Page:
Script: Deferment Harvest

The deferment cut looks like a park with about 20 large trees per acre remaining. If the landowner does not want to clear-cut, but wants to regenerate trees requiring full sun like white oaks, then this is the type of harvest to keep the forest healthy and growing.

The 20 large trees will be harvested about 40 to 50 years later with the timber stand improvement harvest cut. Opening the forest improves wildlife habitat and growing conditions for the remaining trees.

Selective cutting of the large trees, in mature stands, leaves poorer quality and less valuable trees for the future. This type of cutting is called highgrading and is often done because of a higher immediate profit and not realizing partial harvest usually favors red maple and other less valuable species. A forester should be contacted to provide proper management recommendations.

Script: Young Pine

The stand in the virtual reality window shows a 3 year old stand of loblolly pine which was hand planted. The area to the right received hardwood control, which makes room for herbaceous growth important to quail and rabbit for food and cover. With good management, planted seedlings will rapidly outgrow the hardwood competition, often exceeding two feet in height growth each year. To the left, the hardwood will soon shade out the important herbaceous plants. Behind you is a eight year old planted stand of loblolly pine.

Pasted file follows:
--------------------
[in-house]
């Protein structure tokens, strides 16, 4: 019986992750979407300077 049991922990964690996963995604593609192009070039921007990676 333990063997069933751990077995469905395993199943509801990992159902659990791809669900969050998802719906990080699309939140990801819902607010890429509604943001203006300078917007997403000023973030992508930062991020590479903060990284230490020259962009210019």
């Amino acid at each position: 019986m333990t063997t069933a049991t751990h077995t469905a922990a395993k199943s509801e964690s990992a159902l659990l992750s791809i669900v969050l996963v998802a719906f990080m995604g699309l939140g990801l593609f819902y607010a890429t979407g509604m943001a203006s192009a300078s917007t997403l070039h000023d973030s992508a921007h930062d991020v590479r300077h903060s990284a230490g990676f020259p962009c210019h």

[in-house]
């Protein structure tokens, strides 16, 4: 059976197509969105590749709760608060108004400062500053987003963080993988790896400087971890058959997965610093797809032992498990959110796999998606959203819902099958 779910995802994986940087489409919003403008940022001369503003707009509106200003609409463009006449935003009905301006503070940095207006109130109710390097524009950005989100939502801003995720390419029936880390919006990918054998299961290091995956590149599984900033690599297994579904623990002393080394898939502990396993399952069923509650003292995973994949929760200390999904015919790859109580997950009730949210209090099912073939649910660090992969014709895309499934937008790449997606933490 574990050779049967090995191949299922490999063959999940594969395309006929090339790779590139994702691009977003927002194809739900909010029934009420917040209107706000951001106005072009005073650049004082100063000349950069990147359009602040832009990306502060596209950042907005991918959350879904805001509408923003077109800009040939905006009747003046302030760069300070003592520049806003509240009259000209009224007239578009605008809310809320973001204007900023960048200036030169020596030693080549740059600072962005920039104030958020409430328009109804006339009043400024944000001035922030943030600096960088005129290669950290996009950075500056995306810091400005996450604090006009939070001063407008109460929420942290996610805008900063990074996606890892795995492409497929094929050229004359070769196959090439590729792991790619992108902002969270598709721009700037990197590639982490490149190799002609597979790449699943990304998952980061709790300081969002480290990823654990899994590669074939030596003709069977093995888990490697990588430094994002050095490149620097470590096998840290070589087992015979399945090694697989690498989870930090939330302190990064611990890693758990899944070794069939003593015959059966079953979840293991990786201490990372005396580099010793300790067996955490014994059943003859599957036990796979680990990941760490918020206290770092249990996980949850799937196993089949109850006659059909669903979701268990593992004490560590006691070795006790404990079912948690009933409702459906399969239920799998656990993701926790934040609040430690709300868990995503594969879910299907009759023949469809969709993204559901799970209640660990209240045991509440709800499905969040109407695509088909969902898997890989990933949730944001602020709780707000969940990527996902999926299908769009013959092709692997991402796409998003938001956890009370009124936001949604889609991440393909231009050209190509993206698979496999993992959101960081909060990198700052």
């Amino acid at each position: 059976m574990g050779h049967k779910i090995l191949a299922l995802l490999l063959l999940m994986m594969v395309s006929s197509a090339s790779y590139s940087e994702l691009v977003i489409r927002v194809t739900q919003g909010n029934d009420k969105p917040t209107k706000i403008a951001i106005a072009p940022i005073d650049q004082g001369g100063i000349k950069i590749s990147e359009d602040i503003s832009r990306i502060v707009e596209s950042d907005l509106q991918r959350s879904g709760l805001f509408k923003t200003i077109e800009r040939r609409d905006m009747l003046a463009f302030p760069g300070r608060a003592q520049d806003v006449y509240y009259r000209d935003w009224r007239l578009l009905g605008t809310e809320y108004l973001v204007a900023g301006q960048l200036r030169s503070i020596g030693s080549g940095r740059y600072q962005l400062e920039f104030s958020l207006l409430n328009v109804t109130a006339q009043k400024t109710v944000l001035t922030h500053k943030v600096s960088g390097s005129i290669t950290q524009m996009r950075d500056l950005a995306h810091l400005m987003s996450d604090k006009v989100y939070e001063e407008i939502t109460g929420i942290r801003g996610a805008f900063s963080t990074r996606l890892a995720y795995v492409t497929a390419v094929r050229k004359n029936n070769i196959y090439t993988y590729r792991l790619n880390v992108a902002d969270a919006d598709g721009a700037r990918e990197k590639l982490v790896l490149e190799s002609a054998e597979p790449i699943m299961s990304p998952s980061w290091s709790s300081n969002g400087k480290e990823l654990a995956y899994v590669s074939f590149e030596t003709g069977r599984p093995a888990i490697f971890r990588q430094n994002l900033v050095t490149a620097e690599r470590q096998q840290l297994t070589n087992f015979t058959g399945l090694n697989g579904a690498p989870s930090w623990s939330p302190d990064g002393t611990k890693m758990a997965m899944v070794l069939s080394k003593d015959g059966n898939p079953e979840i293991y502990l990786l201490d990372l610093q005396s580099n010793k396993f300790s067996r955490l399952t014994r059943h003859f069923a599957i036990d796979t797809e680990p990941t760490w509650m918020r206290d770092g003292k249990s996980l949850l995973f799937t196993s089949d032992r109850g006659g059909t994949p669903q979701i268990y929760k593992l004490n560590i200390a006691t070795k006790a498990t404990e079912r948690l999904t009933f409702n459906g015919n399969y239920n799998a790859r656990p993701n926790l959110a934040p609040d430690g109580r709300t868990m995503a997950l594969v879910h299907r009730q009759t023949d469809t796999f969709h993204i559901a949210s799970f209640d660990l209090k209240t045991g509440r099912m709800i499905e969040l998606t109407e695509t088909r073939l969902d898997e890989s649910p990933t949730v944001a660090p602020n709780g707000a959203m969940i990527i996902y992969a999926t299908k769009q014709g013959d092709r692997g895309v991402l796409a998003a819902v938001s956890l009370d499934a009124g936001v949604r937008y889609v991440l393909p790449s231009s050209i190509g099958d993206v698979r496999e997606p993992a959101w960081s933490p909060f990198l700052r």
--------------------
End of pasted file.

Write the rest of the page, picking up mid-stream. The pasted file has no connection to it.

Pines are mostly pioneer species - the first trees to seed in on bare ground after a fire or on abandoned fields. Like most oak trees, pine seedlings need full sunlight to grow - they cannot tolerate shade.

Loblolly pine is the most common species found in the southern part of Virginia. Shortleaf pine and Virginia pine can also be found in southern Virginia but are more common in Northern Virginia.

Pine trees do not sprout from stumps or roots like many hardwoods. They germinate from windblown seeds or nursery grown seedlings that are planted. Since they originate from seeds on bare soil or are planted, all the trees in a pine stand are usually about the same age.

Almost all of the land in Virginia was used for agriculture crops sometime during the past 300 years. The forests we have today became established when the land was no longer farmed.

In many parts of Virginia the soil will not produce good quality hardwoods but will grow crops of pine timber. Hot, dry, less fertile sites are best for pine tree growth after timber harvesting is completed.

Script: Middle Age Pine